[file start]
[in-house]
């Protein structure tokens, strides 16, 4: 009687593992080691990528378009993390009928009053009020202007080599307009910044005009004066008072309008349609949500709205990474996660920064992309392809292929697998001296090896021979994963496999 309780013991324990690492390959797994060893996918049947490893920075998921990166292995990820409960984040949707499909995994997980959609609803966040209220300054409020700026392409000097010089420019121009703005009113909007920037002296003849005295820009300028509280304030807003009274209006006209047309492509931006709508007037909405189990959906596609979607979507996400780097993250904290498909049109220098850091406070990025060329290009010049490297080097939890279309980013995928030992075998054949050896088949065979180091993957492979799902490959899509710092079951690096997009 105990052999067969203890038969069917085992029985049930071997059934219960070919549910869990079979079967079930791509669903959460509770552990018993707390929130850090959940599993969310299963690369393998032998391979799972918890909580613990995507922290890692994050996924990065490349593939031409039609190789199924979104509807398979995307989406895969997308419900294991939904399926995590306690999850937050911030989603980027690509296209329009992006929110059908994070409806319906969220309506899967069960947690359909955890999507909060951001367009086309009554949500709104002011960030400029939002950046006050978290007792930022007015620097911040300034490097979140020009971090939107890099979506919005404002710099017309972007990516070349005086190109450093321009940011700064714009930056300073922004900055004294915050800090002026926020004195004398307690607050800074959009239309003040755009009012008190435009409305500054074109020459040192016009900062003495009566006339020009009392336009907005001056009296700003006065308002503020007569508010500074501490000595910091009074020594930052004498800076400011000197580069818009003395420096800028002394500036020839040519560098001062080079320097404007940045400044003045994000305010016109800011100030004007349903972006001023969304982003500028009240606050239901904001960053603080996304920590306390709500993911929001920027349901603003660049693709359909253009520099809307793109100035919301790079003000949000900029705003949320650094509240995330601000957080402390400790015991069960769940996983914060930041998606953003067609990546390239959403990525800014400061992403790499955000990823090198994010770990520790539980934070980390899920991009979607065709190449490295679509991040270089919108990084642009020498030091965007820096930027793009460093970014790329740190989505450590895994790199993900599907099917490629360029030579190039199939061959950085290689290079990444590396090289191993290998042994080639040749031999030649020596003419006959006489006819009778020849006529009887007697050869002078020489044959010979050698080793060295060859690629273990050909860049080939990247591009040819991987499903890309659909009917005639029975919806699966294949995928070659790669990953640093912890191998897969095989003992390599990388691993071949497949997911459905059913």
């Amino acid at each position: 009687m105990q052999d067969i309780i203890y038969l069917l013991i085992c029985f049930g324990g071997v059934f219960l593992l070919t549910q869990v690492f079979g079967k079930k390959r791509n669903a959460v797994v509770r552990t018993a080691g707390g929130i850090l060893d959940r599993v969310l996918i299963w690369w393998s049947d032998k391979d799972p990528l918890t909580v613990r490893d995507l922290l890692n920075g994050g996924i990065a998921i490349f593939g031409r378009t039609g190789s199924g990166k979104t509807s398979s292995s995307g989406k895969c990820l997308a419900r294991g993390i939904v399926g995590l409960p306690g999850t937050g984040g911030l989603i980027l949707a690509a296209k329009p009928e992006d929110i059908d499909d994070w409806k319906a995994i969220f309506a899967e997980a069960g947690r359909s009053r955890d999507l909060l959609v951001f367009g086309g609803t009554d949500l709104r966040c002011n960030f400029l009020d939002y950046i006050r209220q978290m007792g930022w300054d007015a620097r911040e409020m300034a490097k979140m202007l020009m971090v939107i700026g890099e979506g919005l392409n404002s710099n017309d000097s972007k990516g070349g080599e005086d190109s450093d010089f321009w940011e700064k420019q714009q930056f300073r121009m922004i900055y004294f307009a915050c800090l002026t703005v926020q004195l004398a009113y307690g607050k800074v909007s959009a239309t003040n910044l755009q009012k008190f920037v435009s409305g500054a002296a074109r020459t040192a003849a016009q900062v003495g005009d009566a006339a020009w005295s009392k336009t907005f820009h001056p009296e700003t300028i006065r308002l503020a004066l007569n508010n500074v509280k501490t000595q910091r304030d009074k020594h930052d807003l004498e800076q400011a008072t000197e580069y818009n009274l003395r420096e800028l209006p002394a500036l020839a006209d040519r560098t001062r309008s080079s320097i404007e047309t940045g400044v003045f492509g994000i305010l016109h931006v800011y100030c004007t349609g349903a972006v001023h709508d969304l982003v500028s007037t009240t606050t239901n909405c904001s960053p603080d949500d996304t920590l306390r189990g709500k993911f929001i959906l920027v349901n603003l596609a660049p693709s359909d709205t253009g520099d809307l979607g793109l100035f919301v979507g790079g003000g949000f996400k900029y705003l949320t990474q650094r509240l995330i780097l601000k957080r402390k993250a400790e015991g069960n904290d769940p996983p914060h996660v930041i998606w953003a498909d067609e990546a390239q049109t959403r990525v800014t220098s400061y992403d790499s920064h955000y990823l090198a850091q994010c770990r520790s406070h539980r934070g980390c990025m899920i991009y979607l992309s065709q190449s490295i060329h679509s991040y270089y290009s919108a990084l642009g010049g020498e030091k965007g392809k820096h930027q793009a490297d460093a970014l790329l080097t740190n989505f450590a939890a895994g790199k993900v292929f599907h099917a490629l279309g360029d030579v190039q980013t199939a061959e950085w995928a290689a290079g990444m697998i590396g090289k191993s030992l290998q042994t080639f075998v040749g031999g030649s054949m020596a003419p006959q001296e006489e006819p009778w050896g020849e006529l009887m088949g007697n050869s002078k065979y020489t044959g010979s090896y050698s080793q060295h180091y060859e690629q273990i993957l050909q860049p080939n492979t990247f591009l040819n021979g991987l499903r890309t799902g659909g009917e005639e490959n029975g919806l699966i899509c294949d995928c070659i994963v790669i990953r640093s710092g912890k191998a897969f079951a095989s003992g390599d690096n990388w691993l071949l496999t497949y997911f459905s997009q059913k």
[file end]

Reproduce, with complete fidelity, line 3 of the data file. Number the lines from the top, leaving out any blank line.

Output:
């Amino acid at each position: 009687m105990q052999d067969i309780i203890y038969l069917l013991i085992c029985f049930g324990g071997v059934f219960l593992l070919t549910q869990v690492f079979g079967k079930k390959r791509n669903a959460v797994v509770r552990t018993a080691g707390g929130i850090l060893d959940r599993v969310l996918i299963w690369w393998s049947d032998k391979d799972p990528l918890t909580v613990r490893d995507l922290l890692n920075g994050g996924i990065a998921i490349f593939g031409r378009t039609g190789s199924g990166k979104t509807s398979s292995s995307g989406k895969c990820l997308a419900r294991g993390i939904v399926g995590l409960p306690g999850t937050g984040g911030l989603i980027l949707a690509a296209k329009p009928e992006d929110i059908d499909d994070w409806k319906a995994i969220f309506a899967e997980a069960g947690r359909s009053r955890d999507l909060l959609v951001f367009g086309g609803t009554d949500l709104r966040c002011n960030f400029l009020d939002y950046i006050r209220q978290m007792g930022w300054d007015a620097r911040e409020m300034a490097k979140m202007l020009m971090v939107i700026g890099e979506g919005l392409n404002s710099n017309d000097s972007k990516g070349g080599e005086d190109s450093d010089f321009w940011e700064k420019q714009q930056f300073r121009m922004i900055y004294f307009a915050c800090l002026t703005v926020q004195l004398a009113y307690g607050k800074v909007s959009a239309t003040n910044l755009q009012k008190f920037v435009s409305g500054a002296a074109r020459t040192a003849a016009q900062v003495g005009d009566a006339a020009w005295s009392k336009t907005f820009h001056p009296e700003t300028i006065r308002l503020a004066l007569n508010n500074v509280k501490t000595q910091r304030d009074k020594h930052d807003l004498e800076q400011a008072t000197e580069y818009n009274l003395r420096e800028l209006p002394a500036l020839a006209d040519r560098t001062r309008s080079s320097i404007e047309t940045g400044v003045f492509g994000i305010l016109h931006v800011y100030c004007t349609g349903a972006v001023h709508d969304l982003v500028s007037t009240t606050t239901n909405c904001s960053p603080d949500d996304t920590l306390r189990g709500k993911f929001i959906l920027v349901n603003l596609a660049p693709s359909d709205t253009g520099d809307l979607g793109l100035f919301v979507g790079g003000g949000f996400k900029y705003l949320t990474q650094r509240l995330i780097l601000k957080r402390k993250a400790e015991g069960n904290d769940p996983p914060h996660v930041i998606w953003a498909d067609e990546a390239q049109t959403r990525v800014t220098s400061y992403d790499s920064h955000y990823l090198a850091q994010c770990r520790s406070h539980r934070g980390c990025m899920i991009y979607l992309s065709q190449s490295i060329h679509s991040y270089y290009s919108a990084l642009g010049g020498e030091k965007g392809k820096h930027q793009a490297d460093a970014l790329l080097t740190n989505f450590a939890a895994g790199k993900v292929f599907h099917a490629l279309g360029d030579v190039q980013t199939a061959e950085w995928a290689a290079g990444m697998i590396g090289k191993s030992l290998q042994t080639f075998v040749g031999g030649s054949m020596a003419p006959q001296e006489e006819p009778w050896g020849e006529l009887m088949g007697n050869s002078k065979y020489t044959g010979s090896y050698s080793q060295h180091y060859e690629q273990i993957l050909q860049p080939n492979t990247f591009l040819n021979g991987l499903r890309t799902g659909g009917e005639e490959n029975g919806l699966i899509c294949d995928c070659i994963v790669i990953r640093s710092g912890k191998a897969f079951a095989s003992g390599d690096n990388w691993l071949l496999t497949y997911f459905s997009q059913k």